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Neurolixis has initiated a Phase 2a clinical trial evaluating NLX-112 in Parkinson's disease patients with disabling levodopa-induced dyskinesia (LID). Levodopa is the main pharmacotherapeutic treatment for Parkinson's disease, but it can cause involuntary movements, called dyskinesia, after several years of treatment. NLX-112 acts on the brain's serotonin system and is a highly specific and effective activator of neuronal proteins known as 5-HT1A receptors. Neurolixis has previously demonstrated that NLX-112 exhibits strong anti-dyskinetic activity in preclinical models of Parkinson's disease, without interfering with the therapeutic properties of Levodopa. NLX-112 is administered orally and has already been safely evaluated in over 600 human subjects.

The clinical study, conducted at five sites in Sweden, will enroll a total of 24 patients in a double-blind, placebo-controlled, randomized trial. The major research foundations Parkinson UK and the Michael J. Fox Foundation for Parkinson's Research (MJFF) have partnered with Neurolixis to fund the study.

See the full press release.

The Neurolixis R&D pipeline is based on novel compounds that activate serotonin 5-HT1A receptors in the brain: NLX-112, NLX-101 and NLX-204. These compounds are exceptionally selective and have been extensively tested in vitro and in vivo. A review just published in Pharmacology & Therapeutics provides a thorough overview of their differential properties, with particular focus on their preferential activity in models of motor disorders (for NLX-112), of cognition and respiratory dysfunction (for NLX-101) and of mood deficits (for NLX-204). The distinctive properties of the compounds arise from their 'biased agonism', which enables them to preferentially target specific brain regions associated with different 5-HT1A receptor functions. The phenomenon of biased agonism (also known as 'functional selectivity') is attracting increasing attention because it offers the possibility of developing safer and more efficacious treatments for brain diseases.

See the full publication:

Translating biased agonists from molecules to medications: Serotonin 5-HT1A receptor functional selectivity for CNS disorders
Pharmacology & Therapeutics. 2021 Jun 24:107937. doi: 10.1016/j.pharmthera.2021.107937. Online ahead of print. PMID: 34174274

Neurolixis CEO, Adrian Newman-Tancredi, will present a lecture at the Central European Biomedical Congress as part of a session on treatment-resistant depression (details below). His lecture will focus on recent research on serotonergic 'biased agonists' targeting 5-HT1A receptors. In particular, novel compounds have been identified that target cortical 5-HT1A receptors to elicit neuronal responses, such as ERK phosphorylation and BDNF release, which are markers of antidepressant activity. In animal models, such biased agonists elicit antidepressant-like activity similar to that of ketamine, an effective antidepressant which, however, has substantial side-effects.  The new compounds raise the prospect of achieving robust antidepressant efficacy with superior tolerability.

A video of Adrian's presentation is available on YouTube and a manuscript of the session is published in British Journal of Pharmacology.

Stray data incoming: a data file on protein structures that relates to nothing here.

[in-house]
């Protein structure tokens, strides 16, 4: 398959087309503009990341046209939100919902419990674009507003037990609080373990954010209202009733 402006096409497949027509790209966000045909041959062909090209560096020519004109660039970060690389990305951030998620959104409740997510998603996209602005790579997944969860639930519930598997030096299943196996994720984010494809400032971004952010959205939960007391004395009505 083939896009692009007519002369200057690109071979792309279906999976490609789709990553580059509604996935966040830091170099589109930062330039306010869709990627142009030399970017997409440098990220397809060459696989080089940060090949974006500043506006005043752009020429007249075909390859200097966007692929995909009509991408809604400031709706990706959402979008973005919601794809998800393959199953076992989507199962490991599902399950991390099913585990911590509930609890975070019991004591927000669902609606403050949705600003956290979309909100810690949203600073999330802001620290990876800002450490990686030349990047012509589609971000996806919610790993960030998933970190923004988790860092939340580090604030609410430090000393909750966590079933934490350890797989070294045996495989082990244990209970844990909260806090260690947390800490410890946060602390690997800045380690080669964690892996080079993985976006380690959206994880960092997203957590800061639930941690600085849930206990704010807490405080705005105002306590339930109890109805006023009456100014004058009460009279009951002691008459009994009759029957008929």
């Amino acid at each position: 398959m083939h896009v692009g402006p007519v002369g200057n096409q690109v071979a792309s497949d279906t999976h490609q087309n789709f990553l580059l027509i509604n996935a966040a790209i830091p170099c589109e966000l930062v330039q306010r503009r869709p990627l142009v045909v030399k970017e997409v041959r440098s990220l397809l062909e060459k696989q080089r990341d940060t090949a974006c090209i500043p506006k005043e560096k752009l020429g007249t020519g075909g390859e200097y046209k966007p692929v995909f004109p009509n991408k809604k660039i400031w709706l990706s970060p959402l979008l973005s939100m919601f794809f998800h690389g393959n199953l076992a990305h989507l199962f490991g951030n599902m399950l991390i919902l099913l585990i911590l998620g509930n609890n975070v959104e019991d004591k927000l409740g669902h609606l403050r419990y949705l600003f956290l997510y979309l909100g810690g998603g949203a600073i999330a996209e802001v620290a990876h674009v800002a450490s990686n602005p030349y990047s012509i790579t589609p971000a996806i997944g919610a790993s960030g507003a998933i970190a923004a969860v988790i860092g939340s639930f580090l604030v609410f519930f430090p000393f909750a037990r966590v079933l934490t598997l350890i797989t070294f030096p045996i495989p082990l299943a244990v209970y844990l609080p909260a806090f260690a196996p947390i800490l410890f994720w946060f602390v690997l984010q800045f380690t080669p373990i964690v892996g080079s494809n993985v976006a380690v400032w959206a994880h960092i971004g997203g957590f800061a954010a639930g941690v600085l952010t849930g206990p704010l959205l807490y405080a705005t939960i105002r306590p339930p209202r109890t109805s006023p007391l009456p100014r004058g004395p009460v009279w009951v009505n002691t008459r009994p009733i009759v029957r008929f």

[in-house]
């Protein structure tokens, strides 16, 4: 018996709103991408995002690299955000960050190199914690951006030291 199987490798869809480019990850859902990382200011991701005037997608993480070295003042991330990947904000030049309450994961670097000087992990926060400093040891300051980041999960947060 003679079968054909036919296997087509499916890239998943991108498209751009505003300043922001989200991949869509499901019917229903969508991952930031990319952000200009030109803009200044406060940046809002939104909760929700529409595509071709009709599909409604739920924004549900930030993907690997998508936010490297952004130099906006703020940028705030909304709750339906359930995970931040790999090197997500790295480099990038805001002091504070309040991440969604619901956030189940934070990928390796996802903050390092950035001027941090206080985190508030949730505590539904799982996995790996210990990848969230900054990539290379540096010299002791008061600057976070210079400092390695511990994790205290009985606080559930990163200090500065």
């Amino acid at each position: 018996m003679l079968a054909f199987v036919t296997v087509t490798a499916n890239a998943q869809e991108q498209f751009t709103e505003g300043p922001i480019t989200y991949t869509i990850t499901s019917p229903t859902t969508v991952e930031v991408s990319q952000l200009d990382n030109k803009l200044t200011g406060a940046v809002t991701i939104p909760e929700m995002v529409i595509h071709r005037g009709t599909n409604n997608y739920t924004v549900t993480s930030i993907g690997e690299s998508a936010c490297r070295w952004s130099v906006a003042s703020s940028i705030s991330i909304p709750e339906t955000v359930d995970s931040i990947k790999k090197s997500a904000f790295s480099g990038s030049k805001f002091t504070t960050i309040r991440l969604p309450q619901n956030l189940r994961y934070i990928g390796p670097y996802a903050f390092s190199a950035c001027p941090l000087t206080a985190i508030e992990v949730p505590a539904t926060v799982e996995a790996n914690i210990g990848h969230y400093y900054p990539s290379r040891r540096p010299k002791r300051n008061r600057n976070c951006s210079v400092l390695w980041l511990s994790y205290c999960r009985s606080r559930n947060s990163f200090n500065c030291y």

4th Central European Biomedical Congress (online): Cracow, Poland
Session 6: Perspectives for therapy of treatment-resistant depression, June 8, 2021

  • S.06-1 : Wiesław J. Cubala (Medical University of Gdansk, Poland)
    New developments in understanding mechanisms of drug resistance in the treatment of depression
  • S.06-2 : Łukasz Święcicki (Inst. of Psychiatry and Neurology, Warsaw, Poland)
    Somatic therapies for treatment-resistant depression: ECT, TMS, VNS, DBS
  • S.06-3 : Paul Willner (Swansea University, Swansea, UK)
    Pharmacological and optogenetic studies on mechanisms of resistance to antidepressant drugs in animal models of treatment-resistant depression
  • S.06-4 : Adrian Newman-Tancredi (Neurolixis, Castres, France)
    Cortical 5-HT1A receptor biased agonism – a novel mechanism for effective therapy of treatment-resistant depression

NLX-112, a serotonin 5-HT1A receptor agonist developed by Neurolixis, reversed motor deficits in a transgenic model of Spinocerebellar ataxia3 (SCA3), a rare genetic orphan disease. The team led by Prof. Patricia Maciel, at the University of Minho, Portugal, reported online in the journal, Neurobiology of Disease, that NLX-112 restored motor function in nematode worms that express the same gene mutation as that seen in SCA3 patients.

Prof. Maciel commented: “SCA3, also known as Machado-Joseph disease, is an inherited condition. Symptoms including clumsiness, loss of strength, and tremor in the arms and legs that worsen over time, eventually leading to very severe disability. Our new data suggest that NLX-112 may improve the condition of patients suffering from this debilitating disorder .”

Neurolixis is now collaborating with Prof. Maciel’s team to test NLX-112 in transgenic SCA3 mice. The project, supported by the US Dept. of Defense, will determine whether extended NLX-112 administration attenuates SCA3 symptoms and slows down their development.

Adrian Newman-Tancredi, CEO of Neurolixis commented: “SCA3 is incurable and there is no approved treatment. If the results seen in the transgenic nematode worm model are translated to transgenic SCA3 mice, Neurolixis will seek to develop NLX-112 in clinical trials for SCA3 patients. NLX-112 has previously been tested in over 500 patients for other indications so we know it is safe and well tolerated. ”

NLX-112 is currently undergoing a Phase 2A clinical trial for treatment of L-DOPA-induced dyskinesia in Parkinson’s disease patients and the new SCA3 data suggests that it may also have utility for treatment of additional movement disorders.

See Full publication – Open Access:
Identification of the 5-HT1A serotonin receptor as a novel therapeutic target in a C. elegans model of Machado-Joseph disease.
Pereira-Sousa et al., Neurobiology of Disease, 28 Jan 2021 (Online ahead of print) doi: 10.1016/j.nbd.2021.105278, PMID: 33516872